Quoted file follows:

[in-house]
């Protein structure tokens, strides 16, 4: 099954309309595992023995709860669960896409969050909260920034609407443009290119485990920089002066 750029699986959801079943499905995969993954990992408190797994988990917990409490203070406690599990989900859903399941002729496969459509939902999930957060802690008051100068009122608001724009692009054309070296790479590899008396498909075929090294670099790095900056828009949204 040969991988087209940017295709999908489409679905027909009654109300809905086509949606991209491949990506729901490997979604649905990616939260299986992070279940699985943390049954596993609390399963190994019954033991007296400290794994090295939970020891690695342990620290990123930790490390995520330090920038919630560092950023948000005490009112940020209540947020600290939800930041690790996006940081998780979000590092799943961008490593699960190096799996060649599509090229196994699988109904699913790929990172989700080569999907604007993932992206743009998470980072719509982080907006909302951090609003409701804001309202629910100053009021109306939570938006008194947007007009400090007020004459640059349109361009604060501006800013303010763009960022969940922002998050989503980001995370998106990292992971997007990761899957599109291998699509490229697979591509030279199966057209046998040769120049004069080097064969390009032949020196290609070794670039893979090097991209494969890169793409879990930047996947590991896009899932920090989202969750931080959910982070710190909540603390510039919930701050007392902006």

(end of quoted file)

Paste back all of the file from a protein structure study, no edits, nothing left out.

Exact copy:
[in-house]
């Protein structure tokens, strides 16, 4: 099954309309595992023995709860669960896409969050909260920034609407443009290119485990920089002066 750029699986959801079943499905995969993954990992408190797994988990917990409490203070406690599990989900859903399941002729496969459509939902999930957060802690008051100068009122608001724009692009054309070296790479590899008396498909075929090294670099790095900056828009949204 040969991988087209940017295709999908489409679905027909009654109300809905086509949606991209491949990506729901490997979604649905990616939260299986992070279940699985943390049954596993609390399963190994019954033991007296400290794994090295939970020891690695342990620290990123930790490390995520330090920038919630560092950023948000005490009112940020209540947020600290939800930041690790996006940081998780979000590092799943961008490593699960190096799996060649599509090229196994699988109904699913790929990172989700080569999907604007993932992206743009998470980072719509982080907006909302951090609003409701804001309202629910100053009021109306939570938006008194947007007009400090007020004459640059349109361009604060501006800013303010763009960022969940922002998050989503980001995370998106990292992971997007990761899957599109291998699509490229697979591509030279199966057209046998040769120049004069080097064969390009032949020196290609070794670039893979090097991209494969890169793409879990930047996947590991896009899932920090989202969750931080959910982070710190909540603390510039919930701050007392902006």